This is it! I saved the ultimate nostalgia film for last; the very first in a long time of high quality video game adaptations, the celebrated 1993 classic:
What can I say about Super Mario Bros. that hasn’t already been said? The film is notorious for being one of the worst movies of all time. It bombed at the box office, completely missed almost every element of its source material, and featured one of the worst film sets in the history of film. But as a kid: I loved it.
That doesn’t mean that I watched it often, but I did rather enjoy myself when it came on. I was never bothered by the fact that the film missed its source material per se, I just saw it as another take on the Super Mario games. I recognized the name Daisy from the Gameboy Super Mario Land games, and they had Toad, Bom-ombs, and Koopa, so it wasn’t all that bad.
But it was, and it still is. Super Mario Bros. had the most insane pair of directors ever: a husband and wife team, Rocky Morton and Annabel Jankel, made life a living hell for their cast and crew. The duo came to set with their own separate ideas and didn’t swap notes. They would constantly rewrite lines, and at one point, Rocky didn’t think an extra was “dirty enough” so he threw a nearby cup of hot coffee at him.
Yeah. And at one point, the DP quit, and after the second guy signed on, he soon called the first and told him that he regretted taking the job at all.
That being said they were able to cobble together some semblance of a film. But how does it hold up? We’ll get there in that section. For now, let’s look at the list of suckers– er, actors who were a part of the film.
Bob Hoskins played the Brooklyn plumber, Mario Mario (in fact, the movie took that never-used concept of plumbing from the games as a main conceit of their plot). It wasn’t the best performance, but he gave it his all. He surprisingly didn’t even know what the movie was based upon until halfway through shooting; his son showed him the game on his NES. He had gone on to say that he and his co-star brother were drunk on set most of the time, and that person is:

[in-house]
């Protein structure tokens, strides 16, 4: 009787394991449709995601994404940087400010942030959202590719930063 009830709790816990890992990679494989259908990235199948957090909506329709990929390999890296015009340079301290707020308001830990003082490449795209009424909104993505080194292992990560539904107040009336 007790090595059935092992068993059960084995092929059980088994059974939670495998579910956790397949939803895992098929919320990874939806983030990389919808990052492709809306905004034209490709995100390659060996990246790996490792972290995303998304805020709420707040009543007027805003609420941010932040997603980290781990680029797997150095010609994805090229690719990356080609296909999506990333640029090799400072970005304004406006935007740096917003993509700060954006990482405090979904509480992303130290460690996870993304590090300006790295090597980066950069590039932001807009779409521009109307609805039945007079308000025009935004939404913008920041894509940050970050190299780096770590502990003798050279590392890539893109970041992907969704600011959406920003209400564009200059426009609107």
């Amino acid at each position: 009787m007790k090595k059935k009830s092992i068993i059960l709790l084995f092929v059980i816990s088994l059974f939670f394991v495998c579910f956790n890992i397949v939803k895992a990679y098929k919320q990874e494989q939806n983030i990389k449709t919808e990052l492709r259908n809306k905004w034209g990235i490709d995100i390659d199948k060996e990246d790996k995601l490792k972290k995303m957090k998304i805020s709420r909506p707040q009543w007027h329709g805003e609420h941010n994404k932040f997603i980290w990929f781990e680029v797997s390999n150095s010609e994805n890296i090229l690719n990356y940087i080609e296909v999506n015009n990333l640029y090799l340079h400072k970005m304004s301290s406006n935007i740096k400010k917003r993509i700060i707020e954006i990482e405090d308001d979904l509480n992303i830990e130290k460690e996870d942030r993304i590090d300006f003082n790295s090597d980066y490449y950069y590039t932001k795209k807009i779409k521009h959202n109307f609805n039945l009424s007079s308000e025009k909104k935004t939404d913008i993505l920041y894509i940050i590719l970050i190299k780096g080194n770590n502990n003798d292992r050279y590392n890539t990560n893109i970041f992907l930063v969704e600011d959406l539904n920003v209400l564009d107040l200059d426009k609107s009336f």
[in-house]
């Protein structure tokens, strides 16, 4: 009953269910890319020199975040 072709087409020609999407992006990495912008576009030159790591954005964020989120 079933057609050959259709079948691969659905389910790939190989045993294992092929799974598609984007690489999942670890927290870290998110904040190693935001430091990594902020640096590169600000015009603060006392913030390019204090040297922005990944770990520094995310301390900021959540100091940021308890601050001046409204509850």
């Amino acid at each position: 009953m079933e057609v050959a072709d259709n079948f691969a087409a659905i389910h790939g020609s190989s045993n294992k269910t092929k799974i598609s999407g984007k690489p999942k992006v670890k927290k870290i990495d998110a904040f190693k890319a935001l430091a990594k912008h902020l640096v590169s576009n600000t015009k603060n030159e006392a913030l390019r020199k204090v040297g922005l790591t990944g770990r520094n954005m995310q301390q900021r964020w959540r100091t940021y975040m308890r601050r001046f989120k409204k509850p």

John Leguizamo played my favorite Mario brother, Luigi Mario. He did a pretty good job of capturing Luigi’s innocence, but this was all they took from that character. At least they started Luigi and Daisy’s romance, because before this movie, it wasn’t so in the eyes of Mario fans.
Samantha Mathis played Daisy. She did what she could with the poorly written character. A lot of her lines were relegated to exposition and mostly through behind-the-head ADR. But then again, so was a lot of the movie.
And Dennis freaking Hopper. How Did This Get Made said it best: He essentially played Frank Booth from Blue Velvet as King Koopa, and they’re absolutely right. He must have needed the paycheck.
Oh and then there was Richard Edson and Fisher Stevens as two bumbling idiots (there always has to be some in these type of films…).
Where/ when did I first see it?
I first saw this at the wonderful babysitter, Gigi’s house. It was one of the worst movies I had seen there, but I didn’t know it yet.
How does it hold up?
So the movie’s bad, but it’s not House of the Dead bad, it’s more The Room bad. I would absolutely see this again with a few friends and a lot of drinks; it’s a laughably bad time.
What did I like about it and why?
Back then, I liked that they took a chance and adapted a video game into a film. Currently, that track record is still terrible. Will there ever be a good video game film? Who knows, really.
Now, it’s a fucking hilarious shit show. I’ve been a part of bad shoots that had a surprisingly fun edit, and wonder how the hell it even came together (and I edited those!), but the end result is certainly a piece of cinematic history.
- Never complete the meteor that sent the dinosaurs into their own dimension by inserting the missing shard that hangs around Daisy’s neck!
- We all miss Bob Hoskins and Dennis Hopper.
- Don’t adapt video game movies.
Where can you see it?
Check out Super Mario Bros. on
CanIStream.It? Here, it’s free on YouTube. It’s been up for eighteen months as of press time, so hopefully this link remains intact.